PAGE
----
Vertical gardens, also known as living walls or green walls, have become increasingly popular in recent years. These unique gardens are characterized by plants that grow vertically, often on a wall or other vertical surface. While vertical gardens have become a global phenomenon, they have a rich history in Brazil that dates back to pre-Columbian times. In this article, we’ll take a closer look at the history of vertical gardens in Brazil and their significance.
The use of vertical gardens in Brazil can be traced back to pre-Columbian times, when indigenous peoples cultivated plants on the sides of hills and mountains. These gardens were an important source of food and medicine for these communities, and many of the plants used in these gardens are still used today.
With the arrival of European settlers in the 16th century, traditional gardening practices in Brazil changed. European-style gardens became more popular, with a focus on formal gardens and ornamental plants. However, vertical gardening never completely disappeared in Brazil.
In the 20th century, Brazilian architect and urban planner Roberto Burle Marx brought vertical gardens back into the spotlight. Burle Marx was known for his innovative use of plants in his designs, and he was one of the first architects to incorporate vertical gardens into his work.
One of Burle Marx’s most famous works is the Banco Safra building in São Paulo, which features a massive vertical garden on its exterior. This living wall, which is over 14 meters high and 200 square meters in area, is one of the largest vertical gardens in the world.
Since then, the popularity of vertical gardens in Brazil has continued to grow. They are now a common sight in both residential and commercial settings throughout the country. In addition to their aesthetic appeal, vertical gardens also provide a number of benefits, including improved air quality and insulation, as well as reduced noise pollution.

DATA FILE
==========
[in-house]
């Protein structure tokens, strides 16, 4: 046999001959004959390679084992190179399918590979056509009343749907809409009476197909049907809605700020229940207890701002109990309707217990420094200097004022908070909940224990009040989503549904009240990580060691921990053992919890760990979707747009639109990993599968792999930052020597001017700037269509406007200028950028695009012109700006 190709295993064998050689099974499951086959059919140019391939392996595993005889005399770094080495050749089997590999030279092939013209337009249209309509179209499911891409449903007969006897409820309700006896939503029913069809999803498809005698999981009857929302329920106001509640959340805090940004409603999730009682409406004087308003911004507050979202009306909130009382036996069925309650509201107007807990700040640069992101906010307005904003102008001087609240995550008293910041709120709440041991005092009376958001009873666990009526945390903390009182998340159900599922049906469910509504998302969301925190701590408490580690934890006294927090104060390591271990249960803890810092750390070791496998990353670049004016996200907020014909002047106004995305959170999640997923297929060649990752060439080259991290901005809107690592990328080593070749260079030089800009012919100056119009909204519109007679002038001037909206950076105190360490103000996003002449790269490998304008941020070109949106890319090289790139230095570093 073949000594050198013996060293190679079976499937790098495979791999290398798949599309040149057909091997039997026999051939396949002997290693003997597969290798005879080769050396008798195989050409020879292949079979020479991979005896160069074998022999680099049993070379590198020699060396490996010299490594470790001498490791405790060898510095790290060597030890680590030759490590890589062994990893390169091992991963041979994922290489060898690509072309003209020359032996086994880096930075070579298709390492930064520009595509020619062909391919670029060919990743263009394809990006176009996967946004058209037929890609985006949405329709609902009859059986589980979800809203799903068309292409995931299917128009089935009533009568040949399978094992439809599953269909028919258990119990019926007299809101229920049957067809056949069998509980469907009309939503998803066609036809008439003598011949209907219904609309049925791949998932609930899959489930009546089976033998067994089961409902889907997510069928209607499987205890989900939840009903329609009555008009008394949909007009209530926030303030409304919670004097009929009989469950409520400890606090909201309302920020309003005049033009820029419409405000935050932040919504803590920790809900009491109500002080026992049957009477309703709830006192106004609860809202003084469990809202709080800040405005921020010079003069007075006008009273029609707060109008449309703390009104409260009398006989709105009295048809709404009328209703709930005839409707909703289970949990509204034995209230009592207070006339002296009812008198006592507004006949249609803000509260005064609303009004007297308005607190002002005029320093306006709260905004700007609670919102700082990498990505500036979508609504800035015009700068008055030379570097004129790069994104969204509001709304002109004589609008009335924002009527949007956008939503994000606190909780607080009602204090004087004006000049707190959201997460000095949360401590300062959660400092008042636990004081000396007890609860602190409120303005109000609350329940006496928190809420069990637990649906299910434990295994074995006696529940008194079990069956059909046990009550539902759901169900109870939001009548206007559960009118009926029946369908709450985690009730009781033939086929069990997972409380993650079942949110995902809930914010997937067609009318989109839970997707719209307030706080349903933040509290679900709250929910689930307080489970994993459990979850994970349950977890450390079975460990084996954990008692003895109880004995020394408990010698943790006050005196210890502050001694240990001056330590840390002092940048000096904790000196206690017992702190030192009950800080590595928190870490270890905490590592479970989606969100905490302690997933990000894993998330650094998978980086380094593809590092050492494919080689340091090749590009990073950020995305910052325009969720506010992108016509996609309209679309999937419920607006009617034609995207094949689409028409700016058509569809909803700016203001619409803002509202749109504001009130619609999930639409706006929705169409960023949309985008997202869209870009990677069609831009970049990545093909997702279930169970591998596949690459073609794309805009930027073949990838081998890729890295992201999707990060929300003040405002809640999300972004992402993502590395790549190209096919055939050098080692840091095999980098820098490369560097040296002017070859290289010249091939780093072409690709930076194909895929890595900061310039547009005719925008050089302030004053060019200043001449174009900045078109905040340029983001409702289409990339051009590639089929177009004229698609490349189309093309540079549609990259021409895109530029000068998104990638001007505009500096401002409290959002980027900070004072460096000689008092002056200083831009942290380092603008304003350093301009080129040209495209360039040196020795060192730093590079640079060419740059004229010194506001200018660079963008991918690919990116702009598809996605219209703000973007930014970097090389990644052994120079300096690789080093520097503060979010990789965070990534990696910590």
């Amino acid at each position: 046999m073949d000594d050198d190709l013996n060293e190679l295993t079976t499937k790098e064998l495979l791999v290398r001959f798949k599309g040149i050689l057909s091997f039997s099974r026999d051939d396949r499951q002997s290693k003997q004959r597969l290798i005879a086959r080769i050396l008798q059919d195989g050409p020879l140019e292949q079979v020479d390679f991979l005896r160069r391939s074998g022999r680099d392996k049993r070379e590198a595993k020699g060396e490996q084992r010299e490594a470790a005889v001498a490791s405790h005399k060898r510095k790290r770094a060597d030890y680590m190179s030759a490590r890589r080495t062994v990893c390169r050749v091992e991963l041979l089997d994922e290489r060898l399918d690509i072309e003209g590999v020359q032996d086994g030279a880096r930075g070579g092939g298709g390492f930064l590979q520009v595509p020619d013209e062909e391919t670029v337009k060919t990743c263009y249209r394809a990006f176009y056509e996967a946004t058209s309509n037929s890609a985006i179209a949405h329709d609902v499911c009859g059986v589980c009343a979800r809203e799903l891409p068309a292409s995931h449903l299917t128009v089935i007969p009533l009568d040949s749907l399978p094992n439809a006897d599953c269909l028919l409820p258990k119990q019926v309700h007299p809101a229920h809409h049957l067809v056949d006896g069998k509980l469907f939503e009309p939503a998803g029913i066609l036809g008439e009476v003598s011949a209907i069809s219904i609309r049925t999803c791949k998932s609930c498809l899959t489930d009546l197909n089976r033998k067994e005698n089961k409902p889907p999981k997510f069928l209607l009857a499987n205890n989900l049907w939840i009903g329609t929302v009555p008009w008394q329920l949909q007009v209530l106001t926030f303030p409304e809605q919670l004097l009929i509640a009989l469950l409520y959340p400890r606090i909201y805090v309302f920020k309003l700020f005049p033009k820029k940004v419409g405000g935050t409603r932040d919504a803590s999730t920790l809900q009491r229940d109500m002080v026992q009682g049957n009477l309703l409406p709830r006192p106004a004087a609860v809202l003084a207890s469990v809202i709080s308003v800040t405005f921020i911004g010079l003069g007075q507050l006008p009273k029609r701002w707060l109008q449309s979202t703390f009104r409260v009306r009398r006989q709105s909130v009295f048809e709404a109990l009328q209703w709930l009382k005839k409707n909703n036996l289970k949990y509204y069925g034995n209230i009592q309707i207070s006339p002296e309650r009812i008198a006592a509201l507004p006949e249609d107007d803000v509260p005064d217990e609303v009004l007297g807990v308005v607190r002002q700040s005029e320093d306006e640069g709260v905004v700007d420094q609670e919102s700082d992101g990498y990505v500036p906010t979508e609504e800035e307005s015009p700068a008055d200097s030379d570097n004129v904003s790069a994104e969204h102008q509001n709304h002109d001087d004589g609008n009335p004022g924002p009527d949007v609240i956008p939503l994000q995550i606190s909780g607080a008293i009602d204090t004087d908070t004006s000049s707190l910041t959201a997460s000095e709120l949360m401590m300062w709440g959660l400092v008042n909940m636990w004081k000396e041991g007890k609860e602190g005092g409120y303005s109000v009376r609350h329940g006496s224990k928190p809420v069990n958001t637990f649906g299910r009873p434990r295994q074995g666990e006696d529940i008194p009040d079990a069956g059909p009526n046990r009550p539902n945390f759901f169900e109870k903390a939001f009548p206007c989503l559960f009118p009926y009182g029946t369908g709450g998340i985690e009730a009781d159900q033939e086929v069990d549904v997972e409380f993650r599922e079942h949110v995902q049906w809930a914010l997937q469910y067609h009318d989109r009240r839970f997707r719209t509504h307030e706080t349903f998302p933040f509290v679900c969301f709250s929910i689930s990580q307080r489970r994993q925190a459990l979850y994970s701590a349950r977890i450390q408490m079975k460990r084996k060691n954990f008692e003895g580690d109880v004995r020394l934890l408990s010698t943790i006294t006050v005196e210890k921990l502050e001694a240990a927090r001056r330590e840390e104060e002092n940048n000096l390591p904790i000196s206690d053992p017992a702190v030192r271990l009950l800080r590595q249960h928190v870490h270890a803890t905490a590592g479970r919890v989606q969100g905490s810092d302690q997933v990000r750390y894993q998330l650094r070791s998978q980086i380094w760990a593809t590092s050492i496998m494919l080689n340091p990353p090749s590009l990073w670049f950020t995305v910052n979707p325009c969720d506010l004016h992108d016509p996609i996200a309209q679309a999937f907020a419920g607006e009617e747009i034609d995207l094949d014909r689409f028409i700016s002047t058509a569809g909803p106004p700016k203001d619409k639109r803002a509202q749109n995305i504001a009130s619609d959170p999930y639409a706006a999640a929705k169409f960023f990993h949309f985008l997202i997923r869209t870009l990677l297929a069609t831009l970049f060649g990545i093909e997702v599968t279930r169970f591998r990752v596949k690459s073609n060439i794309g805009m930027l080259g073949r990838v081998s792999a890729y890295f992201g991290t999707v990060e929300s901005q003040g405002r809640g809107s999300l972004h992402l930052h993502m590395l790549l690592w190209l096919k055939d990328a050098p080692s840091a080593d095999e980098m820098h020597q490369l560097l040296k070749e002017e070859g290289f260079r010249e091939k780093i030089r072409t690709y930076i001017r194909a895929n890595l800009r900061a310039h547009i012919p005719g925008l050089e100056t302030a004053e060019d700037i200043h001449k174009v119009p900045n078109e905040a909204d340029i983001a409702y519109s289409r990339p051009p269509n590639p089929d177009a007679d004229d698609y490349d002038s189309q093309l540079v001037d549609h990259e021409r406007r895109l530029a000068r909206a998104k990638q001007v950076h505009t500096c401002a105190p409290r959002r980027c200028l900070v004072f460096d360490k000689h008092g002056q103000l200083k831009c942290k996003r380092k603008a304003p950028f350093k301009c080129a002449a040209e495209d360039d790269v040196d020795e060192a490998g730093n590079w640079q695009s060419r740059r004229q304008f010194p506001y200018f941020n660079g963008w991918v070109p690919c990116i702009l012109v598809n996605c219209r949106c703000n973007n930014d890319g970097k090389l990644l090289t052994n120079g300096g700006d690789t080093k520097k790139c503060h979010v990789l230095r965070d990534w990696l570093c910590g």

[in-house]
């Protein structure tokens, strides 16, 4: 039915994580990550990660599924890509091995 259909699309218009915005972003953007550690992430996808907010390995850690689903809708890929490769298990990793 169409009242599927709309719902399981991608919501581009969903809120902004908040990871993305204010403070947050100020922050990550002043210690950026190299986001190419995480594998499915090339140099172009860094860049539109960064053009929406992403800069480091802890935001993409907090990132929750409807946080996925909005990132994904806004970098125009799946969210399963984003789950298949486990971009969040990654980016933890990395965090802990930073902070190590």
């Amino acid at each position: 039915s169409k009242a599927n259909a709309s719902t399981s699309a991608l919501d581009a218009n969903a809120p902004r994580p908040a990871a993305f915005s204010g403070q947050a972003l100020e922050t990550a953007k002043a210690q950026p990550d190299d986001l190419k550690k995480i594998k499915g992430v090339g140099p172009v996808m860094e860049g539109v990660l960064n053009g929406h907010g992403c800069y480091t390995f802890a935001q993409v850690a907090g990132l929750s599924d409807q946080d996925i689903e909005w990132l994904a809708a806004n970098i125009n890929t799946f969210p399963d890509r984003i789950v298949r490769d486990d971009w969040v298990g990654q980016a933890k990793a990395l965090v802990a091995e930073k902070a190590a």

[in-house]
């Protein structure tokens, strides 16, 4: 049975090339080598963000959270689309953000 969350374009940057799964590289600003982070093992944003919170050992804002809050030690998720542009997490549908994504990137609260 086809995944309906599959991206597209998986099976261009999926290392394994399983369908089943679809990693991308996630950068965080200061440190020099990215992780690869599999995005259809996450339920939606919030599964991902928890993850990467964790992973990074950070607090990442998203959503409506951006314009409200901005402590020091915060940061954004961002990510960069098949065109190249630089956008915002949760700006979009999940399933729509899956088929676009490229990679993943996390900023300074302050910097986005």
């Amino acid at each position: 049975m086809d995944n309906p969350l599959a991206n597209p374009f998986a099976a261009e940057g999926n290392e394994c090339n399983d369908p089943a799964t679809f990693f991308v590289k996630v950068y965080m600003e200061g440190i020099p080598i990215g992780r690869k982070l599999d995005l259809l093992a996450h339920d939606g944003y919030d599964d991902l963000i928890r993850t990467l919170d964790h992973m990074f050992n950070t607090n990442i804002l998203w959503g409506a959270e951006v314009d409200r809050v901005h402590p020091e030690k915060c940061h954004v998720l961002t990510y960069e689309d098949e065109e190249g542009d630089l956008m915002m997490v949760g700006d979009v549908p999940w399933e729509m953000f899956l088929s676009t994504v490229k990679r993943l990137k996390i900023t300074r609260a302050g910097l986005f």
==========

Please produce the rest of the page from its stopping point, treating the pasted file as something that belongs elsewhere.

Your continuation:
Significance of Vertical Gardens in Brazil
Vertical gardens have a special significance in Brazil due to the country’s unique ecological and social context. Brazil is home to the Amazon rainforest, which is one of the most biodiverse regions in the world. It is also home to a number of other ecosystems, including the Atlantic Forest, the Cerrado, and the Pantanal.
The use of vertical gardens in Brazil is seen as a way to bring some of this biodiversity into urban areas. By incorporating plants into vertical spaces, architects and designers are able to create green spaces in areas where traditional gardens may not be possible. This helps to mitigate the environmental impact of urbanization and can even help to combat climate change.
In addition to their environmental benefits, vertical gardens also have social significance in Brazil. They provide a way for urban residents to connect with nature and create a sense of community. In many cases, vertical gardens are maintained by local residents and community organizations, which helps to foster a sense of ownership and pride in the local community.
A Rich History in Brazil
Vertical gardens have a long and rich history in Brazil, dating back to pre-Columbian times. While their popularity waned during the colonial period, they were brought back into the spotlight in the 20th century by Brazilian architect and urban planner Roberto Burle Marx. Today, vertical gardens are a common sight in both residential and commercial settings throughout the country.
Vertical gardens are significant in Brazil due to the country’s unique ecological and social context. They provide a way to bring some of the country’s rich biodiversity into urban areas, while also providing a sense of community and connection to nature.